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  1. Introduction
  2. The "Soft Lock"
  3. Creating a Virtual Development Environment
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Creating a Virtual Development Environment

For organizations willing to invest a little more in the support of their development platforms, another solution presents itself in addition to the soft lock: virtual development environments. According to Merriam-Webster's online dictionary, virtual reality is "an artificial environment which is experienced through sensory stimuli (as sights and sounds) provided by a computer and in which one's actions partially determine what happens in the environment."

This is exactly what happens. Virtual machine software creates one or more virtual PCs or servers on a real PC or server. Everything depends on what's available on the real machine: hard disk space, processor capability, and amount of RAM. These virtual machines can then support the installation and operation of any number of operating systems, including all versions of Windows, DOS, Linux, Novell, and so on. They can even communicate with the physical host just as if they were real machines in their own sense.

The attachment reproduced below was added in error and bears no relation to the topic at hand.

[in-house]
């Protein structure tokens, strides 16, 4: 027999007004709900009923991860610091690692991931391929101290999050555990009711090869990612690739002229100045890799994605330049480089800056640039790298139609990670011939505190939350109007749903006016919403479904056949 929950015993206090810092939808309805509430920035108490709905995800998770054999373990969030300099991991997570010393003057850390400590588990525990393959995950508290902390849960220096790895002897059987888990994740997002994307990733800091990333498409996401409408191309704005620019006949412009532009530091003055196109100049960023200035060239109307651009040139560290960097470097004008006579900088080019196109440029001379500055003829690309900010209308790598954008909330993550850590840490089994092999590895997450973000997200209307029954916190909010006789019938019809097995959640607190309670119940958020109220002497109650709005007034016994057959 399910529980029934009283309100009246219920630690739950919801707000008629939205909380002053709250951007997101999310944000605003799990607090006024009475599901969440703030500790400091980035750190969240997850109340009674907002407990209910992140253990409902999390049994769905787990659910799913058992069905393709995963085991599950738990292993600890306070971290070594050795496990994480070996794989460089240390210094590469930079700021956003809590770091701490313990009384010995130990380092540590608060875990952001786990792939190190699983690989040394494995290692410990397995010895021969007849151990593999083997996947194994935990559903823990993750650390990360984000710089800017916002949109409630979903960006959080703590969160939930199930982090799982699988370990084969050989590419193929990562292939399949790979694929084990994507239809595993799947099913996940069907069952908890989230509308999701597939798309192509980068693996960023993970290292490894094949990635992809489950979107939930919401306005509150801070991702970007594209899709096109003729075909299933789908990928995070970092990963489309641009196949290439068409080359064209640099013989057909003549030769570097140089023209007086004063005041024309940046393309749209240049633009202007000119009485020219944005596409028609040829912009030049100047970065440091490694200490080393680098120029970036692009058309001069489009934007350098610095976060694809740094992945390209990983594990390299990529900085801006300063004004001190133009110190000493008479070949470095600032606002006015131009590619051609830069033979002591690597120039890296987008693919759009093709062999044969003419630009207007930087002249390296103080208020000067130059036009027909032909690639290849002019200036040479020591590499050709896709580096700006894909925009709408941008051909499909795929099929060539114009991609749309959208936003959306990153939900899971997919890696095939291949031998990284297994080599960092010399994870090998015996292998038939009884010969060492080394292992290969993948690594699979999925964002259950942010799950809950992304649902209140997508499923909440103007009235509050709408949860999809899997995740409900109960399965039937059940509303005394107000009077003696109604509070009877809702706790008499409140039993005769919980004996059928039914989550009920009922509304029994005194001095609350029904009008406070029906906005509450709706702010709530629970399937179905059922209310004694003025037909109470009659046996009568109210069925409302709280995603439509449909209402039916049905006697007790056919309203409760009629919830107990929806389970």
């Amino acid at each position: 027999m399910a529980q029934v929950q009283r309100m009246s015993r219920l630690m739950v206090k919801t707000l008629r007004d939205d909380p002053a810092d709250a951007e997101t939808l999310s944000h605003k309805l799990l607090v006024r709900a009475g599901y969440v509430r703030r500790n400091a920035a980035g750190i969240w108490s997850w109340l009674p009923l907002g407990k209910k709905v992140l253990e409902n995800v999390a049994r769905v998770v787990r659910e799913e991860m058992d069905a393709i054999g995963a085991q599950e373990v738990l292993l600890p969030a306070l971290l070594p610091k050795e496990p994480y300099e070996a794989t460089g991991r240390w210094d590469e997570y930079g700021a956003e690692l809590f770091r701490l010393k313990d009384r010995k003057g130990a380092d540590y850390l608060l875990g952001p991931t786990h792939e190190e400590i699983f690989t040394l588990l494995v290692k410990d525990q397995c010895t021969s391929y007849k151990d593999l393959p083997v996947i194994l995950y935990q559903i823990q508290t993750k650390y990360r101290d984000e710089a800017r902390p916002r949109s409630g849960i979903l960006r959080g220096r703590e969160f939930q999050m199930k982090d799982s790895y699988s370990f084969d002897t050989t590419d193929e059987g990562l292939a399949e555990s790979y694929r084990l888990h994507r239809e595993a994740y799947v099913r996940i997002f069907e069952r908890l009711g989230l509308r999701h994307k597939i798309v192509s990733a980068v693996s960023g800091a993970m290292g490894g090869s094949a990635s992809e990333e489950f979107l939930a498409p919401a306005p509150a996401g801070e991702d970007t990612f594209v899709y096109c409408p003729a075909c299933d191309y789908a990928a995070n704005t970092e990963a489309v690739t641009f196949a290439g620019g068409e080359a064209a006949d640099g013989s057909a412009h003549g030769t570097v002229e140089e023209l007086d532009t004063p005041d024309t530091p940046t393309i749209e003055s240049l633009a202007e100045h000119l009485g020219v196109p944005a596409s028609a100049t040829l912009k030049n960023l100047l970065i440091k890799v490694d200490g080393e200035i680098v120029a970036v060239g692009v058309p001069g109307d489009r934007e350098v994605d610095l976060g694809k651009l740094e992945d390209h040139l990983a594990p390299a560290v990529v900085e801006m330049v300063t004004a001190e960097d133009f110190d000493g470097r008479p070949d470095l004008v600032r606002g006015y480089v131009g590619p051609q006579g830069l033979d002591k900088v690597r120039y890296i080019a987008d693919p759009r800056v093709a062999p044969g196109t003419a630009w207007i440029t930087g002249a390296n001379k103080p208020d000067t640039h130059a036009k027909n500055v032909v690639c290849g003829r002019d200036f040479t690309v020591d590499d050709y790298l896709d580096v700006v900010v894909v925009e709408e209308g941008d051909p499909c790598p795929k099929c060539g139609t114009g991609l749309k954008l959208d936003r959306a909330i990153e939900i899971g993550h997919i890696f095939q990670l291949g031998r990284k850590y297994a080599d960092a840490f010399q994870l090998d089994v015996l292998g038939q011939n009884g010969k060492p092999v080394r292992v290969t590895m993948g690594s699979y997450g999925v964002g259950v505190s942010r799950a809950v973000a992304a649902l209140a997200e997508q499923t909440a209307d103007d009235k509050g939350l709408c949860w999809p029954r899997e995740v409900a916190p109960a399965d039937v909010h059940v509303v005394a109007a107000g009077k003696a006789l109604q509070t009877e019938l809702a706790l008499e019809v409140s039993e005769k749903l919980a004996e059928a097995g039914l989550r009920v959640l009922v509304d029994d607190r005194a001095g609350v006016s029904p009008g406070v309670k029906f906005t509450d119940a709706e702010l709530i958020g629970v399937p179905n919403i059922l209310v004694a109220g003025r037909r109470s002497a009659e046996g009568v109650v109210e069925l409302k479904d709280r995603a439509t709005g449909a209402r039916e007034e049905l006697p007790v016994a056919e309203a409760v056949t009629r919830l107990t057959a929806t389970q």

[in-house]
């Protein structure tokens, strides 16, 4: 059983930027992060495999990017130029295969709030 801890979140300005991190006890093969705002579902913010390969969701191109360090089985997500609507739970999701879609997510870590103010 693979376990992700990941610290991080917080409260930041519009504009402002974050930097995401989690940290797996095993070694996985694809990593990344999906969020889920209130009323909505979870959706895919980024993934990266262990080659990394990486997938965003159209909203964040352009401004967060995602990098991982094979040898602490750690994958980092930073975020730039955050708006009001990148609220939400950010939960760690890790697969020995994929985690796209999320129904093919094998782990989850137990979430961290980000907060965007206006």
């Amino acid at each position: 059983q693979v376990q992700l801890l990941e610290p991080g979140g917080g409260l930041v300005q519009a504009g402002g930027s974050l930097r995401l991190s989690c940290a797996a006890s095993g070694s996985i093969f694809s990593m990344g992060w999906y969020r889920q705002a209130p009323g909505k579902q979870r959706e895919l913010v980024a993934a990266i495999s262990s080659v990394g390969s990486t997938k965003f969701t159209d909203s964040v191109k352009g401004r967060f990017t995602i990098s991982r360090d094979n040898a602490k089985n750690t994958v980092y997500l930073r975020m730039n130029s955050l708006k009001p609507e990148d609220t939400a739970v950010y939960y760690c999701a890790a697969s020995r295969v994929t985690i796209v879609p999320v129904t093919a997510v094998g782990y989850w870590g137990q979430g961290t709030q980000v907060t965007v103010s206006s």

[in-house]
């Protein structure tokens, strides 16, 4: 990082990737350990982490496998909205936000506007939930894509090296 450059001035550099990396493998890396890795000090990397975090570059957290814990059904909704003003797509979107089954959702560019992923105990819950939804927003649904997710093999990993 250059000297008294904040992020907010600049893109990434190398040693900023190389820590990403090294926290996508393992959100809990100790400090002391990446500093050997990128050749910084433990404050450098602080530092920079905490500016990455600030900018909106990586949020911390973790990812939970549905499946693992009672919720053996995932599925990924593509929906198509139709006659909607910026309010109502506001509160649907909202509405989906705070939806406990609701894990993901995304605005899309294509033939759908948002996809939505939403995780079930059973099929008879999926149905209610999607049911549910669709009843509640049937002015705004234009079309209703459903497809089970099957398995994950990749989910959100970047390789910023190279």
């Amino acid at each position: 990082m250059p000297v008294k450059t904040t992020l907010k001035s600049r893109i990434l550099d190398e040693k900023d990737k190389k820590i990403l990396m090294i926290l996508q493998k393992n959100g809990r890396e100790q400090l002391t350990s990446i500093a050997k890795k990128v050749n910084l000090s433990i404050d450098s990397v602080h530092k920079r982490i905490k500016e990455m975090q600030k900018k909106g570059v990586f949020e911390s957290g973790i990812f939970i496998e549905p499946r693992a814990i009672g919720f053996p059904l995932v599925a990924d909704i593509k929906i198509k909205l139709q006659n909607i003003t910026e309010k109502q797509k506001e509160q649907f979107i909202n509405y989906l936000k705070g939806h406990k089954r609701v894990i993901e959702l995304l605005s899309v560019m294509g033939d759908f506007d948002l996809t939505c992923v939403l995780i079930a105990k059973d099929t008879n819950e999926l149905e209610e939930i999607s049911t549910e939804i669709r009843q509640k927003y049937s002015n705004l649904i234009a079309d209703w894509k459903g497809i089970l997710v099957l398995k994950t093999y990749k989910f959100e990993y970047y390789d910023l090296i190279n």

The possibilities are almost limitless. VMware Corporation, one of the manufacturers of virtual machine software, offers three different products for the creation of virtual machines: VMware Workstation, VMware GSX Server, and VMware ESX Server. Each supports different machine configurations for different purposes. The two server versions even support multiprocessing and allow the installation of multiple servers on a single physical machine. Imagine, if you will, a physical server operating under Windows 2000 and supporting virtual servers operating Linux, Novell, and even Windows .NET Server! This scenario is not at all impossible with VMware technology.

But for the support of development requirements, VMware Workstation is the ideal product (see Figure 4). Version 3.1 includes support for Windows XP and Windows .NET Server. It supports the creation of as many virtual machines as you have space on the hard disk drive. Each machine takes up about 4GB of space; not all of these machines need to run at the same time, though. Each requires a minimum of 128MB of RAM (256MB recommended). The base system also requires at least 256MB of RAM to support VMware. Each machine can host a different operating system. A developer operating with 1GB of RAM could actually have four machines running at once: the physical machine, and then three (maybe more) virtual machines. Switching from one to the other is as simple as switching from one window to another. No more reboots required!

Figure 4Figure 4 VMware supports the creation of several virtual machines. Click the Power On button to start each system.